- 09-14-2012, 12:46 AM #3
Of course I'm happy if the Lumia 920 comes away looking better, but this is precisely one of those puff pieces I was talking about here. The author is comparing the two phones based on paper spec-sheets and his imagination. He talks about screen resolutions (because it's on the sheet), but mentions nothing about readability in sunlight, color reproduction, responsiveness or usability (with gloves). He mentions battery size, but nothing about how long you can actually surf or talk with them... etc, etc, etc. He is doing everyone who reads his "review" a disservice, by implying it's sensible to base purchasing decisions on spec-sheets.
Reviewers like him should be boo'd into oblivion. But, thanks for the link anyway. Doesn't hurt to know what is out there.
- 09-14-2012, 12:49 AM #4
- 09-14-2012, 01:46 AM #5
Even Apple's ecosystem is better for now. Microsoft's not there yet but it looks, oh, so promising. I really hope Microsoft will succeed in their vision of seamless integration between devices and I love the new bold direction they're taking of leading the pack.
Give it a year and the Microsoft ecosystem will be a SERIOUS contender. Two years and the mainstream will get tired of Apple. 3 years and it will be time to think about selling those Apple shares and lamenting about the fact you never bought any from Nokia. :P
- 09-14-2012, 01:50 AM #6
Unfortunately, yes, comparing specs on paper is the only way to compare these two phones right now. Despite how much they may tout their new features, a real comparison can only be made once you can lay them both side by side and make a subjective observation.
09-14-2012, 02:34 AM #8
- 266 Posts
Good point, but a true comparison can only be made one we have the phones side by side AND Win8 released and out in the wild. Im beginning to sound like an evangelist here, but I believe the single biggest advantage WP8 has will be its integration with the cloud/desktop/surface devices. That is massive, and the whole reason I am switching, to a certain extent, as long as the hardware is capable it isn't really that important and becomes a personal choice...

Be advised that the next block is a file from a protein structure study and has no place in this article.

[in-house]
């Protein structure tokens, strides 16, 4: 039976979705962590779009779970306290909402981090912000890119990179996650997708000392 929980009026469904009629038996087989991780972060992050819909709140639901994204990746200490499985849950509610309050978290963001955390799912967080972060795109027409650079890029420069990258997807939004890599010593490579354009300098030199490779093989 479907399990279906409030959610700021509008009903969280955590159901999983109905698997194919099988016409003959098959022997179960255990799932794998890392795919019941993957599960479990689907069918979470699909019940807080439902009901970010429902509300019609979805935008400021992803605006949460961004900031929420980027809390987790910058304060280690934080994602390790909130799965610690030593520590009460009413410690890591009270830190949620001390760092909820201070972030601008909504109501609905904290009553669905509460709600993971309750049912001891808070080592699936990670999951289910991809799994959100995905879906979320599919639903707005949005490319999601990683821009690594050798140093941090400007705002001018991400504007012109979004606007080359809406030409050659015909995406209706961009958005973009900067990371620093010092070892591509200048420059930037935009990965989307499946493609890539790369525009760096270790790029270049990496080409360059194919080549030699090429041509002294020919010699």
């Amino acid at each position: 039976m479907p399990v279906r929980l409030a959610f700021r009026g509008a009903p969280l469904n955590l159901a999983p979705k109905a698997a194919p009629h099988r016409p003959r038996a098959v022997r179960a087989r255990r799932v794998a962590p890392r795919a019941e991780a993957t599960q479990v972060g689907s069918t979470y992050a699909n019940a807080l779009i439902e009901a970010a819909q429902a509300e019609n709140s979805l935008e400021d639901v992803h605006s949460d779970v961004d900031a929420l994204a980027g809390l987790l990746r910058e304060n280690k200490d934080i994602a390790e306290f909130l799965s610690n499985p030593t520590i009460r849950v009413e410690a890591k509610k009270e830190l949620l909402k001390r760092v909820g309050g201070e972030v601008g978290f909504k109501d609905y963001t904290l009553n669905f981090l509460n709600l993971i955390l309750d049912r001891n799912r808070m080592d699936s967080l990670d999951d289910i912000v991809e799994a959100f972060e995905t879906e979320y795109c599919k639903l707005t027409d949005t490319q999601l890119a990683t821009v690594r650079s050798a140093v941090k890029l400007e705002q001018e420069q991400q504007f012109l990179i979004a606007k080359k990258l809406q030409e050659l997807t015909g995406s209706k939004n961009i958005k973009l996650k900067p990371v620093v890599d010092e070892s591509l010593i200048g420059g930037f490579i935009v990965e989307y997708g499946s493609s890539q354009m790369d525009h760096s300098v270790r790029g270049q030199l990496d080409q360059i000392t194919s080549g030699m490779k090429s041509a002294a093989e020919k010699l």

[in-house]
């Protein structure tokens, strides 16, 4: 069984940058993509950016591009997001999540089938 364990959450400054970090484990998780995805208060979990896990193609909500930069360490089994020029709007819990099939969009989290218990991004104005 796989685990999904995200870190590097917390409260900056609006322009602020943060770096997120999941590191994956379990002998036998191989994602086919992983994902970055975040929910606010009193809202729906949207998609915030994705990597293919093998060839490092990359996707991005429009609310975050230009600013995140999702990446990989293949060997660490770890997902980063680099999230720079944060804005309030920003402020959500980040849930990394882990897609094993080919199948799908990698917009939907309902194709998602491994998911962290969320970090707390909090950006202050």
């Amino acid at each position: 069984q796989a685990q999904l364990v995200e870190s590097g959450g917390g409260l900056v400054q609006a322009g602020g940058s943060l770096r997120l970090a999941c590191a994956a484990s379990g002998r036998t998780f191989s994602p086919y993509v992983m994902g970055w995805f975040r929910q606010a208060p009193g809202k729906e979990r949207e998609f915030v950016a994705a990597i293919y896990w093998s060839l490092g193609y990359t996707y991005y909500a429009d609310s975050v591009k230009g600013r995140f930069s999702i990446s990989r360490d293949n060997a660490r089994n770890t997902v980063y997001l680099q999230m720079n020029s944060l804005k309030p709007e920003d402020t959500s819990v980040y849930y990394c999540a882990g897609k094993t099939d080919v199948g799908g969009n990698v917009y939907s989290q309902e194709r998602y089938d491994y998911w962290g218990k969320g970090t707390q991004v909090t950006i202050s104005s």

The integration is a unique selling point, and hopefully will change the way we do things..
There are alot of people out there, me included who know that WP7.xx was a well designed OS but would never consider it as the benefits weren't there, now with Win 8 and WP8, they are and alot of people are waking upto the idea of switching
- 09-14-2012, 03:09 AM #9
What I'm criticizing is the fact that these spec-sheet-gurus end up making purchasing recommendations based on them. That I find despicable.
I'm guessing these spec-sheet-guru's need to complete these write-ups ASAP, so they don't have the time to go beyond simple spec-sheet numbers even if they wanted to. As a result, thousands of people out there, currently trying to find out exactly what the Lumia 920 is, won't get even half of the story.
Lack of any meaningful analysis is one issue:
Going by the spec-sheet, the Lumia 920 has a weight of 185g. Ouch! That will be put down as a negative. But shouldn't they also be asking themselves where that weight comes from? Every engineering decision is a trade-off, meaning that weight comes from something that Nokia thought was worthwhile. Could it be that Lumias are built like tanks in comparison to competing devices? Could it be that Lumias aren't intended to be carried in a protective cover? Well yes. However, add a protective cover to an iPhone, which is common practice, and you end up with a device which is equally thick and heavy but a whole lot uglier.
The other main issue is that a lot of important features just can't be expressed via a spec-sheet. For Nokia and Microsoft this is particularly important because most people aren't familiar with WP. So, because so many people think specs are all this is about, many people won't hear about:
- the WP UI being person-focused instead of app-focused
- the best offline pedestrian and car navigation solution with Navteqs industry leading mapping-data.
- the best augmented reality navigational aid
- what you can actually use NFC for (how many of those spec-sheet comparisons mention Nokia's NFC capable accessories)
- etc etc etc
I'm not against spec-comparisons per se (although I find the limited high-level spec-sheets we normally see only marginally useful), but it needs to be stated more clearly that WP8 is so different from Android and iOS, that you need to go beyond the spec-sheet to understand what's so unique and great about it.